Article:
118& M(\tilde b_r) \sim M(\tilde q) &\\
119& -1000 < A_t < 1000\,\GeV &\\
120& -1000 < A_b < 1000\,\GeV &
122It is assumed that the lightest supersymmetric particle is the lightest
123neutralino $\tilde Z_1$, the lighter stau $\tilde\tau_1$, or the
124gravitino $\tilde G$ in GMSB models. Some choices of the above
125parameters may violate this assumption, yielding a light chargino or
126light stop squark lighter than $\tilde Z_1$. In such cases SSMSSM does
127not compute any branching ratios and returns IALLOW = 1.
129 SSMSSM does not check the parameters or resulting masses against
130existing experimental data. SSTEST provides a minimal test. This routine
131is called after SSMSSM by ISAJET and ISASUSY and prints suitable warning
134 SSMSSM first calculates the other SUSY masses and mixings and puts
135them in the common block /SSPAR/:
137#include ""
139It then calculates the widths and branching ratios and puts them in the
140common block /SSMODE/:
142#include ""
144Decay modes for a given particle are not necessarily adjacent in this
145common block. Note that the branching ratio calculations use the full
146matrix elements, which in general will give nonuniform distributions in
147phase space, but this information is not saved in /SSMODE/. In
148particular, the decays $H \to Z + Z^* \to Z + f + \bar f$ give no
149indication that the $f \bar f$ mass is strongly peaked near the upper
152 All IDENT codes are defined by parameter statements in the PATCHY
153keep sequence SSTYPE:
155#include ""
157These are based on standard ISAJET but can be changed to interface with
158other generators. Since masses except the t mass are hard wired, one
159should check the kinematics for any decay before using it with possibly
160different masses.
162 Instead of specifying all the SUSY parameters at the electroweak
163scale using the MSSMi commands, one can instead use the SUGRA parameter
164to specify in the minimal supergravity framework the common scalar mass
165$m_0$, the common gaugino mass $m_{1/2}$, and the soft trilinear SUSY
166breaking parameter $A_0$ at the GUT scale, the ratio $\tan\beta$ of
167Higgs vacuum expectation values at the electroweak scale, and $\sgn\mu$,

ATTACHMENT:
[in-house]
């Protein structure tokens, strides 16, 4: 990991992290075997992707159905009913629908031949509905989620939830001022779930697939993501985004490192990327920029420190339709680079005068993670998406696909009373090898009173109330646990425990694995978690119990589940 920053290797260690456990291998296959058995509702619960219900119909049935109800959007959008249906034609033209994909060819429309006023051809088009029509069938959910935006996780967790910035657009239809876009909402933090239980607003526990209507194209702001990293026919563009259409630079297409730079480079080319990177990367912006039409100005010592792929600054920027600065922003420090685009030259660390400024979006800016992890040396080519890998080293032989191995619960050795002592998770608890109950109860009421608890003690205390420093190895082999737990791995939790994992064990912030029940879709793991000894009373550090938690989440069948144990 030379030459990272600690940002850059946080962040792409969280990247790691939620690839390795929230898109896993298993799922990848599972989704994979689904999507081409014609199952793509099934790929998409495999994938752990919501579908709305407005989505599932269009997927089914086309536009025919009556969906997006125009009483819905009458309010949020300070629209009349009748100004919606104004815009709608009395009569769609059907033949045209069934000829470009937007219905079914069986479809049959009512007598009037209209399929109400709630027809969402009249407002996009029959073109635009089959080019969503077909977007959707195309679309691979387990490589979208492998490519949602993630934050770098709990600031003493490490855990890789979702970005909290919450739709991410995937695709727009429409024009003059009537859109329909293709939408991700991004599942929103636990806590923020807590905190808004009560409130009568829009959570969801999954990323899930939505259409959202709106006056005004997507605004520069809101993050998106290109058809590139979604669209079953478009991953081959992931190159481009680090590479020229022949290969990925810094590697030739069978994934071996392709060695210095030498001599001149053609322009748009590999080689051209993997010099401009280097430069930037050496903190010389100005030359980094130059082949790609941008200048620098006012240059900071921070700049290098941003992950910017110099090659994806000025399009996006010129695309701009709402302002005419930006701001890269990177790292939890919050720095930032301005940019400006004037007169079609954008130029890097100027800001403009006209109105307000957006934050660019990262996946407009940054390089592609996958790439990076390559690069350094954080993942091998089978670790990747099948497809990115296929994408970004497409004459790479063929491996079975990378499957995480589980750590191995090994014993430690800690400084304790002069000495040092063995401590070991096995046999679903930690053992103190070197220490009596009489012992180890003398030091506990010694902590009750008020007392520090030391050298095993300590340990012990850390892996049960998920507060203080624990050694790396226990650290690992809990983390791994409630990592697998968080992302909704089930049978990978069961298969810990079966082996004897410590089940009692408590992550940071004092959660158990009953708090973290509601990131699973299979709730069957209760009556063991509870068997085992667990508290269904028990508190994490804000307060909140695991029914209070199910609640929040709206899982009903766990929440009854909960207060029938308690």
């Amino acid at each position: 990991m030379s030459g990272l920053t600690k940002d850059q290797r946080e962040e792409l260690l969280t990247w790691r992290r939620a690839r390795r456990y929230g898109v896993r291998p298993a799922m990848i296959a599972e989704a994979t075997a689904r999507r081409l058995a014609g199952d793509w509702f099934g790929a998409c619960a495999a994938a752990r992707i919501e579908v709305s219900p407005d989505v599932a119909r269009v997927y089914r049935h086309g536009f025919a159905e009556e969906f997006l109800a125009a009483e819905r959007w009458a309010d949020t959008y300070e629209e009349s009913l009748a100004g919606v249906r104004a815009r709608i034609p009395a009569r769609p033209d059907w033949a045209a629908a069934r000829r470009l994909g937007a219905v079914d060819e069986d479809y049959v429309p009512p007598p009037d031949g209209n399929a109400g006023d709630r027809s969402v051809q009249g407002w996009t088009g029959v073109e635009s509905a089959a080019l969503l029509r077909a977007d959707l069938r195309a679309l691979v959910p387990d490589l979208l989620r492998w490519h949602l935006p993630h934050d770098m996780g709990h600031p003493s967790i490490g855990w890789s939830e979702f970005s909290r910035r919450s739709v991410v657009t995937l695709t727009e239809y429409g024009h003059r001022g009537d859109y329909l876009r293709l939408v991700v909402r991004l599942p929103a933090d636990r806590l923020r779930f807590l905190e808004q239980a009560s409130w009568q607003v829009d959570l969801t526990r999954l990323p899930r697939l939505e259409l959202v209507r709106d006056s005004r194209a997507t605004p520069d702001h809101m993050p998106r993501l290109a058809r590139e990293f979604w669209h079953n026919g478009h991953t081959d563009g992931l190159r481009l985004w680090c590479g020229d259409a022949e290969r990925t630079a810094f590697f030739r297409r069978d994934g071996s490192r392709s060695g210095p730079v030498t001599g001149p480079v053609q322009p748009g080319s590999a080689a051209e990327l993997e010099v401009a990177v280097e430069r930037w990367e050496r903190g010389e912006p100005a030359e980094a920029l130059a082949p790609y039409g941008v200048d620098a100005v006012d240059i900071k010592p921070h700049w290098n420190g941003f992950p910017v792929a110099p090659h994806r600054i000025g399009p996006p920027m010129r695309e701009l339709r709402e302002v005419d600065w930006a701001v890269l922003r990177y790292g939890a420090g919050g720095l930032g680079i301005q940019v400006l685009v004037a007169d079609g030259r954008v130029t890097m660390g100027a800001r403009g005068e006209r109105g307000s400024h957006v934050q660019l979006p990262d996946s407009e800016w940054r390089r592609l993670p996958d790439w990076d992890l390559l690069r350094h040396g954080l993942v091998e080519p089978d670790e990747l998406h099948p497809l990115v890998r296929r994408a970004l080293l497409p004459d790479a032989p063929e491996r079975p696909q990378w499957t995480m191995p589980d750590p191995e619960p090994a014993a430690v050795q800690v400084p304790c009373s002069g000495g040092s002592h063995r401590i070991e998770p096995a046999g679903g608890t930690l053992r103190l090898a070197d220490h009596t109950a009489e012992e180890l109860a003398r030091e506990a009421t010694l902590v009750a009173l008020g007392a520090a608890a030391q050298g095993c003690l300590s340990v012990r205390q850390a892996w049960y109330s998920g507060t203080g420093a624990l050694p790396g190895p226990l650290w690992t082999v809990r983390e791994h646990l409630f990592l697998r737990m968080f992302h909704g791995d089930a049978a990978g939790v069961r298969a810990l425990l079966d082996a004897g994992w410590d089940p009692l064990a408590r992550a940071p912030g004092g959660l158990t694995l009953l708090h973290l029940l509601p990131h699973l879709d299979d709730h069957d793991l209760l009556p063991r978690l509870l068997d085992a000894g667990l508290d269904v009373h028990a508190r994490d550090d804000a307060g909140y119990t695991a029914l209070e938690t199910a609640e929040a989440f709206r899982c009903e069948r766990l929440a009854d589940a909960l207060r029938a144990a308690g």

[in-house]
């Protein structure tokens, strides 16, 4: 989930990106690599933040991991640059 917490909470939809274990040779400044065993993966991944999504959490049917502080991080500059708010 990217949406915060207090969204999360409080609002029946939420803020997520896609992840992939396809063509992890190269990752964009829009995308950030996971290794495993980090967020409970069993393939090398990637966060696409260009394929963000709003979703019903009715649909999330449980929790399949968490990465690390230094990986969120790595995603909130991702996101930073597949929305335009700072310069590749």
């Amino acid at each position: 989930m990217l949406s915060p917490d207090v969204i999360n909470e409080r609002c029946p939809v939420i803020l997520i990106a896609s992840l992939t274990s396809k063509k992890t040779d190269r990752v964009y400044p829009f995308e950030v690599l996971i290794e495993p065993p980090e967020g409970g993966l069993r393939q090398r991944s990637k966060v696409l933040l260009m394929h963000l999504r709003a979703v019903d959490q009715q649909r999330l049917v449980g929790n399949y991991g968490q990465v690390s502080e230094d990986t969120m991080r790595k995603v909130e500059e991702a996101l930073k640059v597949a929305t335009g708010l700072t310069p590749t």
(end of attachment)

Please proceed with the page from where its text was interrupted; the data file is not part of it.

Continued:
168the sign of the Higgsino mass term. The \verb|NUSUGi| keywords allow one
169to break the assumption of universality in various ways. \verb|NUSUG1|
170sets the gaugino masses; \verb|NUSUG2| sets the $A$ terms; \verb|NUSUG3|
171sets the Higgs masses; \verb|NUSUG4| sets the first generation squark
172and slepton masses; and \verb|NUSUG5| sets the third generation masses.
173The keyword \verb|SSBCSC| can be used to specify an alternative scale
174(i.e., not the coupling constant unification scale) for the RGE boundary
177 The renormalization group equations now include all the two-loop
178terms for both gauge and Yukawa couplings and the possible contributions
179from right-handed neutrinos. These equations are solved iteratively using
180Runge-Kutta numerical integration to determine the weak scale parameters
181from the GUT scale ones:
184\item The RGE's are run from the weak scale $M_Z$ up to the GUT scale,
185where $\alpha_1 = \alpha_2$, taking all thresholds into account. We use
186two loop RGE equations for the gauge couplings only.
188\item The GUT scale boundary conditions are imposed, and the RGE's are
189run back to $M_Z$, again taking thresholds into account.
191\item The masses of the SUSY particles and the values of the soft
192breaking parameters B and mu needed for radiative symmetry are
193computed, e.g.
195\mu^2(M_Z) = {M_{H_1}^2 - M_{H_2}^2 \tan^2\beta \over
196\tan^2\beta-1} - M_Z^2/2
198These couplings are frozen out at the scale $\sqrt{M(t_L)M(t_R)}$.
200\item The 1-loop radiative corrections are computed.
202\item The process is then iterated until stable results are obtained.
204This is essentially identical to the procedure used by several other
205groups. Other possible constraints such as $b$-$\tau$ unification and
206limits on proton decay have not been included.
208 An alternative to the SUGRA model is the Gauge Mediated SUSY
209Breaking (GMSB) model of Dine and Nelson, Phys.\ Rev.\ {\bf D48}, 1277
210(1973); Dine, Nelson, Nir, and Shirman, Phys.\ Rev.\ {\bf D53}, 2658
211(1996). In this model SUSY is broken dynamically and communicated to the
212MSSM through messenger fields at a messenger mass scale $M_m$ much less
213than the Planck scale. If the messenger fields are in complete
214representations of $SU(5$), then the unification of couplings suggested
215by the LEP data is preserved. The simplest model has a single $5+\bar5$
216messenger sector with a mass $M_m$ and and a SUSY-breaking VEV $F_m$ of